I make light of things like getting interrupted every couple of minutes, all day, every day; and having a child who needs less sleep than me. The reality is that lately I want to pull a Forrest Gump and take off for a run and keep going for a couple of years.
I want to run away.
Not permanently, but for a good, long time.
My situation is somewhat extenuating, but I believe many of my mom friends would say the same.
So many of us are tired, burning out, clinging to frayed ends of what once was a rope.
I wonder if moms have felt this way for millennia, or if this phenomenon is new. Are we restless by the nature of the job we do, or is there something about 21st century parenting that takes a greater toll on a woman’s wellbeing? Is it social media that tells us every day how trapped we are, or would we feel trapped anyway? The flip side of social media is the blessing of connections with my fellow frazzled moms. The solidarity I feel with other women parenting kids with complex health or behavioral issues gives me outlets I would otherwise lack.
Maybe it’s a product of feminism, seeing our peers in the workforce doing things that look more meaningful or rewarding. Have we lost our sense of purpose because it appears that everyone else’s purpose is superior to our own?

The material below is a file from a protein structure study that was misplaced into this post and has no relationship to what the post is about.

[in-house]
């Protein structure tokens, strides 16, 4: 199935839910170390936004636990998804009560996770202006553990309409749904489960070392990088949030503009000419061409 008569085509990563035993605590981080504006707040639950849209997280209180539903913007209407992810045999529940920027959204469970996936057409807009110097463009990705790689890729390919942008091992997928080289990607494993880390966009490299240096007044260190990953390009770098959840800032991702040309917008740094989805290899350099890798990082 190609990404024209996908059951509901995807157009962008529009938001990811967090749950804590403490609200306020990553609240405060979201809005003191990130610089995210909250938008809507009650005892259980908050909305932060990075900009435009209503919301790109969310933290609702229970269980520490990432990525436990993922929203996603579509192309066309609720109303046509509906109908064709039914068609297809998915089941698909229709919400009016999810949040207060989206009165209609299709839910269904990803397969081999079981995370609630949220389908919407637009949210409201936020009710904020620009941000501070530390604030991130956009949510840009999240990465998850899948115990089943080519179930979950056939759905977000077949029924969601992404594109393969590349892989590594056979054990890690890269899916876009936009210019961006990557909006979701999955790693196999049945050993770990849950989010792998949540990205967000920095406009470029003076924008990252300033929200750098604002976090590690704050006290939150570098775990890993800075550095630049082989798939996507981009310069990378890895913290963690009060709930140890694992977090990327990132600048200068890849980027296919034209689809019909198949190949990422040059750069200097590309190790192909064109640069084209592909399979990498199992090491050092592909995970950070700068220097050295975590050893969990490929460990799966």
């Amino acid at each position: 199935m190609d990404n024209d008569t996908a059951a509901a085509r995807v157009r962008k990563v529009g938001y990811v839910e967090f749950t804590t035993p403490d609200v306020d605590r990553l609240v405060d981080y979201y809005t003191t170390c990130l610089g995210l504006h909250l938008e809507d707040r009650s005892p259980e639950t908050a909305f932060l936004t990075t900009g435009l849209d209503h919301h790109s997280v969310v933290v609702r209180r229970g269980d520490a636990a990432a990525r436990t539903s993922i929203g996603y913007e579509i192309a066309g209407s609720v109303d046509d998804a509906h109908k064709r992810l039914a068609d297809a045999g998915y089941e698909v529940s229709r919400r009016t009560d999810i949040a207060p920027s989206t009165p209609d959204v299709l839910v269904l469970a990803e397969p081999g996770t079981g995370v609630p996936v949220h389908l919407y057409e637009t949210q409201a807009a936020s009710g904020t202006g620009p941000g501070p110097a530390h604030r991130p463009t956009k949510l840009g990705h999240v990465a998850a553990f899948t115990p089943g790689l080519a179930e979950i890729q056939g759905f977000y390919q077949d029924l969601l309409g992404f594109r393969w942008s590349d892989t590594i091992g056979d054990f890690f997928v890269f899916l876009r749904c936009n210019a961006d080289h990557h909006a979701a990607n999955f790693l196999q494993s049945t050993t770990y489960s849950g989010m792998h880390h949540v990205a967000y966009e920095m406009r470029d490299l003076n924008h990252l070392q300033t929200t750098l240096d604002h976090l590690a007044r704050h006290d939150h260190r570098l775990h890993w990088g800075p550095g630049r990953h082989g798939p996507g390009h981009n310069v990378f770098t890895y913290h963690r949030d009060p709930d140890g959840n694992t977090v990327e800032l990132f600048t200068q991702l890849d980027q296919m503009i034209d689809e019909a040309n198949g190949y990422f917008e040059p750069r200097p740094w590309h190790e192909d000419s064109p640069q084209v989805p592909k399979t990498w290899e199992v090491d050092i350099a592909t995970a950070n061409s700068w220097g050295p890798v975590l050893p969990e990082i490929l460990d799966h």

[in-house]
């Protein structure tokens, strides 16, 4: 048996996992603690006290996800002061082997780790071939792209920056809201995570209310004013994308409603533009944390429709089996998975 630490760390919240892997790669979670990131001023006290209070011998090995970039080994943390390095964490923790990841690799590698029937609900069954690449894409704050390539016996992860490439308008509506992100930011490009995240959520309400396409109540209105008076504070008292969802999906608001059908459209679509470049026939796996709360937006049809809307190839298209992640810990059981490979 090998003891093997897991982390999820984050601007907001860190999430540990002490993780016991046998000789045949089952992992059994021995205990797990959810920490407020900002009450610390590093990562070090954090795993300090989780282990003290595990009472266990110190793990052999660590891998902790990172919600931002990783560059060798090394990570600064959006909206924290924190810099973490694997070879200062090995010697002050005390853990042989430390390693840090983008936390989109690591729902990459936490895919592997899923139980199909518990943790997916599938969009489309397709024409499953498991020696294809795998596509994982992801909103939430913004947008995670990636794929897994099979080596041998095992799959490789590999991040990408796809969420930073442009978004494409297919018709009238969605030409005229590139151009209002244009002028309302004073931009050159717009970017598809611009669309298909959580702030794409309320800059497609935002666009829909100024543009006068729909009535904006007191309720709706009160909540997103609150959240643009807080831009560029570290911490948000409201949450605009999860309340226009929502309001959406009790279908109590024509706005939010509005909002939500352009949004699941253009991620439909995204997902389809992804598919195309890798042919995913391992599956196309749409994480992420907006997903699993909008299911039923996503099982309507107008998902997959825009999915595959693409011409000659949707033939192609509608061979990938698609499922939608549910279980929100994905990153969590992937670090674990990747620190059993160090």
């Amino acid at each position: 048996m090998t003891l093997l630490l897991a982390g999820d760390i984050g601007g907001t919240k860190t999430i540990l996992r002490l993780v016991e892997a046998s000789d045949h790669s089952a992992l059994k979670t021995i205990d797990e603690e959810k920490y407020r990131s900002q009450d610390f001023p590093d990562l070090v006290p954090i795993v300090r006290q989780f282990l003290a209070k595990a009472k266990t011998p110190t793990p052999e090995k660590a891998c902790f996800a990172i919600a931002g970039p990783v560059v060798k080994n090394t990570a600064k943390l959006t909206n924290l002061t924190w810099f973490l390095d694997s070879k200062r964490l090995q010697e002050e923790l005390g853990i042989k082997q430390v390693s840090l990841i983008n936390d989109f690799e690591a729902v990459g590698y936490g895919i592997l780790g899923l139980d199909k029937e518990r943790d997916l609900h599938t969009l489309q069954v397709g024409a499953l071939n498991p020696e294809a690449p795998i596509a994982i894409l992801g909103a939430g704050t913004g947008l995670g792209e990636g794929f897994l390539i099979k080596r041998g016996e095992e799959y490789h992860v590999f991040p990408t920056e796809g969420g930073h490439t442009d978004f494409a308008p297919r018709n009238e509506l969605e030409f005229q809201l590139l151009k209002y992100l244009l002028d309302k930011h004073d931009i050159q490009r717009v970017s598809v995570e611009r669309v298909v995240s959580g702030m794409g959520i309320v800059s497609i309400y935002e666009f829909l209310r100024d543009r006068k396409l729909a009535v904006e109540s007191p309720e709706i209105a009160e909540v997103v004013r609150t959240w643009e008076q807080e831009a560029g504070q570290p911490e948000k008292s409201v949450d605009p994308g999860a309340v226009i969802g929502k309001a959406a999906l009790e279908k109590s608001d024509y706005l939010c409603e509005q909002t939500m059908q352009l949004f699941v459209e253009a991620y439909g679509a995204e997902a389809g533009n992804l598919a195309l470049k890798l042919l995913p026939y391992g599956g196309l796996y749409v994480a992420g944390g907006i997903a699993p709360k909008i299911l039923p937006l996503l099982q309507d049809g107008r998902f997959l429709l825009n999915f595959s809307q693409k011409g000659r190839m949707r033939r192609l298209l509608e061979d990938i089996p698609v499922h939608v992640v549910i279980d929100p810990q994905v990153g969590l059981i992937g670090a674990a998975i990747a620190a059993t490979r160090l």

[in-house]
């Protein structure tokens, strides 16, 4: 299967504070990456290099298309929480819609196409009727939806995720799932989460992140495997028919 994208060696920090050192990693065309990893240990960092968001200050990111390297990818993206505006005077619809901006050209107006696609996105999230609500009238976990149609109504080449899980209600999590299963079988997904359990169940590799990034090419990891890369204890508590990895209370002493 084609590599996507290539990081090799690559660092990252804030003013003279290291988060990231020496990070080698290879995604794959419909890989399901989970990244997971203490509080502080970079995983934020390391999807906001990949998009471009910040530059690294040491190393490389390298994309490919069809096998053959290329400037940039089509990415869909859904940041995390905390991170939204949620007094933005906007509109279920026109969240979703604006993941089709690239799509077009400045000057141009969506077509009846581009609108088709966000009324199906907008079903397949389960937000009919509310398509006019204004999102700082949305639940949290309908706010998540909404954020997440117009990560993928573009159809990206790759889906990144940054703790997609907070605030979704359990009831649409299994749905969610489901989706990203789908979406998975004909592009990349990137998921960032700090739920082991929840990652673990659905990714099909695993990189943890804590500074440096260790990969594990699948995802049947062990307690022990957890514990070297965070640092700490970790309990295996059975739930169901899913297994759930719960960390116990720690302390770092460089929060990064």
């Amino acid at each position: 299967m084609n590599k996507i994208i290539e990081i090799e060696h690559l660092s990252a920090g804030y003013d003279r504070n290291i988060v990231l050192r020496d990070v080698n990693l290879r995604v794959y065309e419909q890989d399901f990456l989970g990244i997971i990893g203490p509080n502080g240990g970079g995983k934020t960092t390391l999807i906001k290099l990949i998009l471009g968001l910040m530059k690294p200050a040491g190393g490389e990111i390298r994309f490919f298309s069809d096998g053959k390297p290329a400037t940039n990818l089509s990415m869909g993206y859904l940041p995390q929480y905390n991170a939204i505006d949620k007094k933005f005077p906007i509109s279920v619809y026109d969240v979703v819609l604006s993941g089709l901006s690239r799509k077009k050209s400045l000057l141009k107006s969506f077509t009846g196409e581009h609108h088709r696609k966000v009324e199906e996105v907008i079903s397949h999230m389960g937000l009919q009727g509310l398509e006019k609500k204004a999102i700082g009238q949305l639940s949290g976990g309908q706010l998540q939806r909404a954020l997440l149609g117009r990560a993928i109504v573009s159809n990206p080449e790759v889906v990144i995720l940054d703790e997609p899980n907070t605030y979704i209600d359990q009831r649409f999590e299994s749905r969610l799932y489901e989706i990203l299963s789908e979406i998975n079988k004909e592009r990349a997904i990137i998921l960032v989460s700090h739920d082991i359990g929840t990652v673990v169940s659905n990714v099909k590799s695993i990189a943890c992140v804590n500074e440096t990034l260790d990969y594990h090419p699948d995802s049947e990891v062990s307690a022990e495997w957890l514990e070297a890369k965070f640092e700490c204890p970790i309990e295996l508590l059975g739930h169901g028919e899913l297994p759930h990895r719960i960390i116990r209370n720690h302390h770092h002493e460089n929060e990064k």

Or maybe there’s something wired into our children that make parenting more demanding, I have no doubt that’s the case with Ben. Many children who wouldn’t have survived infancy a century ago now live many years with need for extraordinary measures of care, which, of course, generally (though I realize not all cases), the bulk of which their mother manages. While this is a marvel of modern medicine, something to be celebrated, it has created a new breed of caregiving parents without adequate supports in place to ensure that the caregivers can manage the extraordinary degree of care their children require. The physical requirements of lifting children long after the days when a parent would normally be done picking up and carrying children can lead to painful, tired bodies. Adding in the economic strain that constant medical care miles and miles of driving put on caregiver families as well as many additional pressures and strains, and you get a quick snapshot of the reasons that caregiver parents get overextended.
The factors are likely interwoven and complex, far more than a single blog post could successfully extrapolate, and it’s entirely possible that moms have felt this way for time immemorial, I don’t know.
I do know that many of my women friends are feeling this too. I don’t know what to do about, or how to change it, but dear mamas feeling like you’re never enough, like you’re desperate to bust out, cut lose and reset in every possible way, mentally, physically, emotionally, spiritually, I hear your cries and cry with you.